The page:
Wouldn’t a reasonable person believe that the Koz should have recused himself from the Baca v. Adams case? And let the case be decided by jurists who did not appear to have a vested interest in reaching a particular result?

            On the oral argument video, for example, Judge Fletcher attempts to ask a substantive legal question about “imputing” knowledge to the trial prosecutor under Giglio. And Judge Wardlaw attempts to ask questions regarding the Supreme Court’s AEDPA holdings. But both of their lines of inquiry are, for all practical purposes, sidetracked by the Koz’s desire to bully, cajole, intimidate and threaten the deputy attorney general who was attempting to discuss the substantive legal issues that control the resolution of the case.

            Rather than engage in a dispassioned, but probing, legal and factiual question and answer session (which is the purpose of oral argument), the Koz was clearly more interested in grandstanding and furthering his “epidemic” storyline.

            Take off your anti-prosecutor blinders, try and be objective, stop backslapping the Koz for pushing your agenda and maybe then you can provide worthwhile, fair, commentary.

            Yeah, and hell will freeze over.

            1. SHG Post author

              Take off your anti-prosecutor blinders, try and be objective, stop backslapping the Koz for pushing your agenda and maybe then you can provide worthwhile, fair, commentary.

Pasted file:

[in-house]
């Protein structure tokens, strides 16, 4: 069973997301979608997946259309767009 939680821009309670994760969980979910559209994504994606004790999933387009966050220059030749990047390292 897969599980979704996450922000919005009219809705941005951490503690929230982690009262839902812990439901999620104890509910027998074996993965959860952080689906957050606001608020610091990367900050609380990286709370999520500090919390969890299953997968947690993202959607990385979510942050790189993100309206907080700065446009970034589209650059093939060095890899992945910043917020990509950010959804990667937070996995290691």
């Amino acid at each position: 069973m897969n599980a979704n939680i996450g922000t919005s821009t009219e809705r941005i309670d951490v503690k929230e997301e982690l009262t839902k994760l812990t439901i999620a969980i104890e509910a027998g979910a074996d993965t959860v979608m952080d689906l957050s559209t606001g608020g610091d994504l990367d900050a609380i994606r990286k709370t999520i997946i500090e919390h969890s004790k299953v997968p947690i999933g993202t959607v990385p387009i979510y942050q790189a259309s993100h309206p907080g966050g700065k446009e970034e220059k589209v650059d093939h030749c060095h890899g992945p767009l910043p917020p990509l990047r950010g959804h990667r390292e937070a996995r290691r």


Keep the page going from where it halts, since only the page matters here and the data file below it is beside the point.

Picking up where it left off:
Are you on drugs?

            2. Sgt. Schultz

              So let me make sure I’ve got this right. If I get on my knees and blow prosecutors, then I’m objective, worthwhile and fair? Like you?

  6. Not Jim Ardis

    I’m not “disturbed” by Judge Kopf’s default of believing what the members of Team Prosecution say in court. His position is based on his personal experience, and while I don’t agree with him (and suspect that at least some of the “truthful” statements made under oath are nothing of the sort, but remain unknown to him) I don’t begrudge him his view. Heck, he might have managed to actually have had real and honest-to-goodness fair and honest prosecutors who didn’t ever withhold exculpatory evidence.

    I would just hope that he does indeed take claims that evidence has been willfully withheld seriously, and does not dismiss them out of hand because “these guys would NEVER do that.”

    Which I fully believe he does.

    I’m more disturbed by the absolute faith in the prosecution by some of the commentariat there than by his honest admission.

    1. Not Jim Ardis

      Re-reading, I see that my “Which I fully believe he does,” could be misconstrued.

      When I say that I believe he does, I mean that I believe he takes claims of misconduct made before him seriously, not that he dismissed them out of hand.

  7. John Barleycorn

    Come to think of it…courtrooms across the nation could use some “real” cheerleaders.

    Fact of the matter is black robes just aren’t sexy enough to really legitimize the whole experience and the prosecution is always the home team after all.

    Besides what’s wrong with giving prosecutors a little inspiration to keep us all safe?